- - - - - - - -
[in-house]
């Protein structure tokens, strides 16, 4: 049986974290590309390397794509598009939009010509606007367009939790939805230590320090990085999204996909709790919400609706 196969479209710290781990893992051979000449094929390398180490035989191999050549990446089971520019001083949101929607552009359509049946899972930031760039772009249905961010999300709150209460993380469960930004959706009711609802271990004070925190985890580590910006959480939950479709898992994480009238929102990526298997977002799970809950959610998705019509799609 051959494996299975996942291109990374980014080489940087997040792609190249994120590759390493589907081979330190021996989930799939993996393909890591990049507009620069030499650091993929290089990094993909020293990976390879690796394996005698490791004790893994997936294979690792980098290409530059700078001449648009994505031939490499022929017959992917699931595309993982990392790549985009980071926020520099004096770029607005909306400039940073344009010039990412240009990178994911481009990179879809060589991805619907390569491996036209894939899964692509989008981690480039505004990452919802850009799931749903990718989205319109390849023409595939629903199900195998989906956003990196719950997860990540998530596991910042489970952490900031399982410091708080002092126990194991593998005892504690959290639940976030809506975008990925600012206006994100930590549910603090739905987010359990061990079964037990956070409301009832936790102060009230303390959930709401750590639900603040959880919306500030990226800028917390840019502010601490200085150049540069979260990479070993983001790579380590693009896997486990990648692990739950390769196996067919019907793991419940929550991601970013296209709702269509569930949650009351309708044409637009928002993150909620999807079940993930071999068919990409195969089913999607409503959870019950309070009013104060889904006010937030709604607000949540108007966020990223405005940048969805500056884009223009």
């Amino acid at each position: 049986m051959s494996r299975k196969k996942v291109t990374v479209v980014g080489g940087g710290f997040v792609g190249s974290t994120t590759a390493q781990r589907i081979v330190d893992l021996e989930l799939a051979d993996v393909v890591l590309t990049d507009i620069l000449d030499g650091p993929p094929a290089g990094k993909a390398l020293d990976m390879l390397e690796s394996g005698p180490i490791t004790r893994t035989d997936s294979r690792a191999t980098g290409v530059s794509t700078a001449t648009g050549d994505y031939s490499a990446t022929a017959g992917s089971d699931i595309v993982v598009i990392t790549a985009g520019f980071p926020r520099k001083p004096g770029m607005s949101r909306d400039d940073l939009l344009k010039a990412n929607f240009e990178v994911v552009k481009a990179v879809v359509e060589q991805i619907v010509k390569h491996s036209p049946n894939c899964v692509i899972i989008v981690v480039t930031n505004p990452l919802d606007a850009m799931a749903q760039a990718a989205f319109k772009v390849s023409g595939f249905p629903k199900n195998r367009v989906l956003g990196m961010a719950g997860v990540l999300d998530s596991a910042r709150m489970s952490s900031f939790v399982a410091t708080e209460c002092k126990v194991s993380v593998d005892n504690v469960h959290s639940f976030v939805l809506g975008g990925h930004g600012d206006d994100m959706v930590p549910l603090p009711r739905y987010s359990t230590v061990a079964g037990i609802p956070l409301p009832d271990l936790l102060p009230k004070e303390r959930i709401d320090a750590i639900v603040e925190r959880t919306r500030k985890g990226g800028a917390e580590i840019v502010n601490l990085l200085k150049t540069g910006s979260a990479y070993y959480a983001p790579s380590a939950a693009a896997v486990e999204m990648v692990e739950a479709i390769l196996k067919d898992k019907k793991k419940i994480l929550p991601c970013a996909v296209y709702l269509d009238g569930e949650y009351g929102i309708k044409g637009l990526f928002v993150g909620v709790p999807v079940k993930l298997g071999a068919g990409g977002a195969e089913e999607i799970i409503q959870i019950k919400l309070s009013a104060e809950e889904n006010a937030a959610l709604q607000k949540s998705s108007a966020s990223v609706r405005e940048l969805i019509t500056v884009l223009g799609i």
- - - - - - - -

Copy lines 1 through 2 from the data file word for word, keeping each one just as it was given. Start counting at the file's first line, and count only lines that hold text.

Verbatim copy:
[in-house]
């Protein structure tokens, strides 16, 4: 049986974290590309390397794509598009939009010509606007367009939790939805230590320090990085999204996909709790919400609706 196969479209710290781990893992051979000449094929390398180490035989191999050549990446089971520019001083949101929607552009359509049946899972930031760039772009249905961010999300709150209460993380469960930004959706009711609802271990004070925190985890580590910006959480939950479709898992994480009238929102990526298997977002799970809950959610998705019509799609 051959494996299975996942291109990374980014080489940087997040792609190249994120590759390493589907081979330190021996989930799939993996393909890591990049507009620069030499650091993929290089990094993909020293990976390879690796394996005698490791004790893994997936294979690792980098290409530059700078001449648009994505031939490499022929017959992917699931595309993982990392790549985009980071926020520099004096770029607005909306400039940073344009010039990412240009990178994911481009990179879809060589991805619907390569491996036209894939899964692509989008981690480039505004990452919802850009799931749903990718989205319109390849023409595939629903199900195998989906956003990196719950997860990540998530596991910042489970952490900031399982410091708080002092126990194991593998005892504690959290639940976030809506975008990925600012206006994100930590549910603090739905987010359990061990079964037990956070409301009832936790102060009230303390959930709401750590639900603040959880919306500030990226800028917390840019502010601490200085150049540069979260990479070993983001790579380590693009896997486990990648692990739950390769196996067919019907793991419940929550991601970013296209709702269509569930949650009351309708044409637009928002993150909620999807079940993930071999068919990409195969089913999607409503959870019950309070009013104060889904006010937030709604607000949540108007966020990223405005940048969805500056884009223009």